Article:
doctor who

Differences in the similar – the lack of a shared experience

In The Uses of Literacy, Richard Hoggart mentions people listening to a particular wireless programme because everyone at work will have listened and they want to be able to join in when people are talking about it. I remember something similar when Friends was first on British TV, with twittering groups of girls at school the next day saying ‘did you see the bit when…?’ (I wasn’t one of them, but I’m sure you’d guessed that). I’ve watched a most annoying episode of Doctor Who just so I can talk about it with Big Brother later, keeping us in touch when we’re apart at Christmas, but is there much of that left?

To stick with TV for a moment, there are so many cable, satellite and Freeview channels available now that it would be a big coincidence if a colleague had been watching the same programme as you (a friend with a certain amount of shared tastes is a different matter – I forget what the programme was but I’d watched something minority-interest on the iplayer a while ago and was amused to find that friend T had watched it too). And with on-demand services (whether internet-based or a catch-up TV channel) and the possibility of recording it to watch at a more convenient time, even if you watch the same programme, by the time one person’s seen it, the other’s forgotten what it was about.

Music is easier to get hold of via the internet, not like the days of browsing through the rock section in HMV and taking your pick, and internet radio means we’re beyond the days when you could guarantee that someone would have listened to Tommy Vance because his was about the only rock show available. There’s more scope for being able to introduce people to music they might not have come across (that was always a popular way of trying to impress someone as a teenager, as I recall) but not so much of the joy of discovering that the person in your class that you’ve fancied for ages is also a big fan of (insert your favourite rock band here). Incidentally, even then it’s not plain sailing: OneMonkey’s happiest with the petulant edginess of The Cure’s Three Imaginary Boys, whereas I’m often more inclined to wrap myself in the ribbon-festooned duvet of Bloodflowers.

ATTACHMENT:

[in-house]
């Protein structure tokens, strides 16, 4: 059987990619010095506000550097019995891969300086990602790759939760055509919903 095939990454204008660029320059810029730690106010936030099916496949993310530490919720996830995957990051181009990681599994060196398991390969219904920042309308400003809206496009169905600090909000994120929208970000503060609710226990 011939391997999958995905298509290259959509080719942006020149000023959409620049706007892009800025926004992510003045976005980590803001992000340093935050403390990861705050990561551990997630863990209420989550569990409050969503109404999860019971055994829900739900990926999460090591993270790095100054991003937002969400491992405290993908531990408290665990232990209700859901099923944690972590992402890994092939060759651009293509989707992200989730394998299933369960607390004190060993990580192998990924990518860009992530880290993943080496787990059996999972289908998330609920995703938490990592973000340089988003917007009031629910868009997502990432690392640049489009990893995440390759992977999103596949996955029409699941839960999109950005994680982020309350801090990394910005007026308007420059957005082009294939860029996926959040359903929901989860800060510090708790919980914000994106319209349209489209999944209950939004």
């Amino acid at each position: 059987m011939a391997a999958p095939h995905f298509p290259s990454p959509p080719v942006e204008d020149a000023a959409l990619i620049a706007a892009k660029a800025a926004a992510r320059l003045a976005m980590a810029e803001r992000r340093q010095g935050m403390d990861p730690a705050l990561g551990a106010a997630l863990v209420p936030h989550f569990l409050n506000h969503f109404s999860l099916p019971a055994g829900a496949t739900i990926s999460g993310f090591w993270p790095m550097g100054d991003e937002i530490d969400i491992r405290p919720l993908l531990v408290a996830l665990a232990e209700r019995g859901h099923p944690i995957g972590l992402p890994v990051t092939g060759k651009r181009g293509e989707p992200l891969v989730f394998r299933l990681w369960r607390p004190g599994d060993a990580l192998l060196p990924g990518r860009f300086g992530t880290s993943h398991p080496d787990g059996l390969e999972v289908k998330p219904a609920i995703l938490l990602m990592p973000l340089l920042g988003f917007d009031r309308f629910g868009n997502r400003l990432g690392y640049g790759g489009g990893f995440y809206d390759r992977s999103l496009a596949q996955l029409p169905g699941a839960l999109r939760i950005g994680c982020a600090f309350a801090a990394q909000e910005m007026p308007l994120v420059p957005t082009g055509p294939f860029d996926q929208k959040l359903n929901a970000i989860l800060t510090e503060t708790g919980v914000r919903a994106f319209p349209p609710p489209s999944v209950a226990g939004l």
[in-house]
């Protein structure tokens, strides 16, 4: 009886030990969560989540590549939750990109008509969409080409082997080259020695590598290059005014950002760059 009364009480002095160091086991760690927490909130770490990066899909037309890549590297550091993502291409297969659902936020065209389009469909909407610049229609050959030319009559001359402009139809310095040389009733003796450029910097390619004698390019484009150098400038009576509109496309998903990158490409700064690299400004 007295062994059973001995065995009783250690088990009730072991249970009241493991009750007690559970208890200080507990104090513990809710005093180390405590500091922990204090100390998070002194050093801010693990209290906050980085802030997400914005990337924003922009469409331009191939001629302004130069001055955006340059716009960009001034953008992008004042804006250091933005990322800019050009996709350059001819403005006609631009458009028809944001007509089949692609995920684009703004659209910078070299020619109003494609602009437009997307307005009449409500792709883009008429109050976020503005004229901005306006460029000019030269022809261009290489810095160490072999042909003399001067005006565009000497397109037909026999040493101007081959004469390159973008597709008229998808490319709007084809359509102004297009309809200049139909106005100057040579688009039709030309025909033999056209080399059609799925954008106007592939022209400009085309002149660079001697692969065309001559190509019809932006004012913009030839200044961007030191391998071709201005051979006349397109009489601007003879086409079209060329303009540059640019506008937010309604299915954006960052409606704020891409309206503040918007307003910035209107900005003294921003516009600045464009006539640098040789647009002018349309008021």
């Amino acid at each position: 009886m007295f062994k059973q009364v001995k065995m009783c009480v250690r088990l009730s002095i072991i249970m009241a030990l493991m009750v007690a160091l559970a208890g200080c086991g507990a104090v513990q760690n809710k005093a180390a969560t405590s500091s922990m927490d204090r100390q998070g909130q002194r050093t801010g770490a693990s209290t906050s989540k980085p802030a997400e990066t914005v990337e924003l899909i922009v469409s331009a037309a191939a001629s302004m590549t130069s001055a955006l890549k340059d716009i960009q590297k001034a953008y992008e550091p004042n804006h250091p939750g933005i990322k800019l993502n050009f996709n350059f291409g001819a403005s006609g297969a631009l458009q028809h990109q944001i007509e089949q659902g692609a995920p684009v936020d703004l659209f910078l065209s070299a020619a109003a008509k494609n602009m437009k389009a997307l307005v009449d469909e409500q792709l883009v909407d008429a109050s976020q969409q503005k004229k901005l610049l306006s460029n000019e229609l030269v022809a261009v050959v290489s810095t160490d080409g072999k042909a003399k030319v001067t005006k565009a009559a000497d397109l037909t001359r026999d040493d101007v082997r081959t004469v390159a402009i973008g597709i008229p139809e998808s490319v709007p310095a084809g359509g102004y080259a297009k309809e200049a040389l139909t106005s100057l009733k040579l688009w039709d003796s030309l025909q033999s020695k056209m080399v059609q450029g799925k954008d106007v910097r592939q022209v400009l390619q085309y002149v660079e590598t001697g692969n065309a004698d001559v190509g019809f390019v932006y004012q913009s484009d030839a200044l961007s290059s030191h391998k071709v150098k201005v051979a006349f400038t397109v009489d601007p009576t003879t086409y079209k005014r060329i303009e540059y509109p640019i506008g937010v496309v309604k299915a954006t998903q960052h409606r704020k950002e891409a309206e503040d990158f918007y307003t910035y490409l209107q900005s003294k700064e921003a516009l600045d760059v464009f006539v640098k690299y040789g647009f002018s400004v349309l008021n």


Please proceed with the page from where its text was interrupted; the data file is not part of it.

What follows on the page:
With multiplex cinemas charging extortionate ticket prices and DVDs getting cheaper, excepting the occasional must-see, even going to the pictures isn’t likely to provide a talking-point later at work. And books aren’t worth considering in this context.

I’ve come to the conclusion that the only truly shared experience like the ones Hoggart mentions seems to be the awful reality TV dross. It’s so picked-over in the media that if you want to watch, say, some sort of dancing final to get the excitement of seeing who wins, you need to do it within a few hours of it first being on TV, so you and all your friends will at least have watched it on the same evening. And if you want the shared experience without having to go through the pain of watching it, just pick up a tabloid on the way to work and you can join in all the highs and lows, as well as who’s hot and who’s not. Sharing’s not all it’s cracked up to be.

Help! I’ve rewritten series 5 episode 3 of [insert classic TV sci-fi here]

There’s only so many stories in the world, I know that. And within a genre it’s easy to fall into cliche-traps. Your classic hard-boiled detective comes up against the gat, the girl and the gangster (not necessarily in that order) and the variation comes from how he handles it. Or maybe just the wisecracks.

I thought I was onto something with a recent story. It wasn’t breaking new ground but it was by no means riddled with cliche. Then I realised that if I pictured the central character as Tom Baker in a long scarf, it still worked. If I hadn’t quite rewritten turn by turn a 1970s episode of Doctor Who, it wouldn’t look out of place in the stack of scripts they never filmed. A brief period of crisis ensued: should I ditch the story entirely or just think of another central premise (but if I was going to do that, why not ditch it entirely)? Then I was hit by an uncharacteristic wave of confidence: countless stories and scripts have similarities of plot, it’s the writing and the characters that make them different.

The story survived, now all I have to do is redraft until the characters are individuals and the writing’s outstanding. See you in a few years…

Tidying some loose ends

I’m sorting out, this weekend. Tidying up, replying to overlooked emails, filing pieces of paper (and electronic equivalents). Last time I did this, I discovered the anthology some of my twitter fiction is in had been for sale on Amazon for a while without me noticing. This time I was reminded of something I meant to mention here but I don’t think I did – it was a most favourable review of said anthology, which brightened up my day.